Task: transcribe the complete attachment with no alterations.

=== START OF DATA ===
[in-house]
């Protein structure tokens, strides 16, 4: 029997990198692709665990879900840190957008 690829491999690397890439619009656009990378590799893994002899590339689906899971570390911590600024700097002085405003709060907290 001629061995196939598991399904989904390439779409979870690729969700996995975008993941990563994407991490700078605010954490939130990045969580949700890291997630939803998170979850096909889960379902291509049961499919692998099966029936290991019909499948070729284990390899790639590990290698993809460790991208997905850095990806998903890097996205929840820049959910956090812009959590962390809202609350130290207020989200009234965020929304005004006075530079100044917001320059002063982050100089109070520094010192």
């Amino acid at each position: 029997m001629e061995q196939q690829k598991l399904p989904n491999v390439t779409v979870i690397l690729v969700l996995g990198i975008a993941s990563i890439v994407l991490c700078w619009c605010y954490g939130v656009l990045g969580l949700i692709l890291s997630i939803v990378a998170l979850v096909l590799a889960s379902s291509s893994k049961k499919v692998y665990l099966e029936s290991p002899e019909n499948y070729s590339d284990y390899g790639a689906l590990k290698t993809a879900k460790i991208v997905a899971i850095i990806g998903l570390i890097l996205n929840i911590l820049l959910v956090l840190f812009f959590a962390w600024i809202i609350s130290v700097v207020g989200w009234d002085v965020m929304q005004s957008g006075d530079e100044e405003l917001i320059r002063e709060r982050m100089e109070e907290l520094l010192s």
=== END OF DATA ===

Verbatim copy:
[in-house]
């Protein structure tokens, strides 16, 4: 029997990198692709665990879900840190957008 690829491999690397890439619009656009990378590799893994002899590339689906899971570390911590600024700097002085405003709060907290 001629061995196939598991399904989904390439779409979870690729969700996995975008993941990563994407991490700078605010954490939130990045969580949700890291997630939803998170979850096909889960379902291509049961499919692998099966029936290991019909499948070729284990390899790639590990290698993809460790991208997905850095990806998903890097996205929840820049959910956090812009959590962390809202609350130290207020989200009234965020929304005004006075530079100044917001320059002063982050100089109070520094010192």
């Amino acid at each position: 029997m001629e061995q196939q690829k598991l399904p989904n491999v390439t779409v979870i690397l690729v969700l996995g990198i975008a993941s990563i890439v994407l991490c700078w619009c605010y954490g939130v656009l990045g969580l949700i692709l890291s997630i939803v990378a998170l979850v096909l590799a889960s379902s291509s893994k049961k499919v692998y665990l099966e029936s290991p002899e019909n499948y070729s590339d284990y390899g790639a689906l590990k290698t993809a879900k460790i991208v997905a899971i850095i990806g998903l570390i890097l996205n929840i911590l820049l959910v956090l840190f812009f959590a962390w600024i809202i609350s130290v700097v207020g989200w009234d002085v965020m929304q005004s957008g006075d530079e100044e405003l917001i320059r002063e709060r982050m100089e109070e907290l520094l010192s």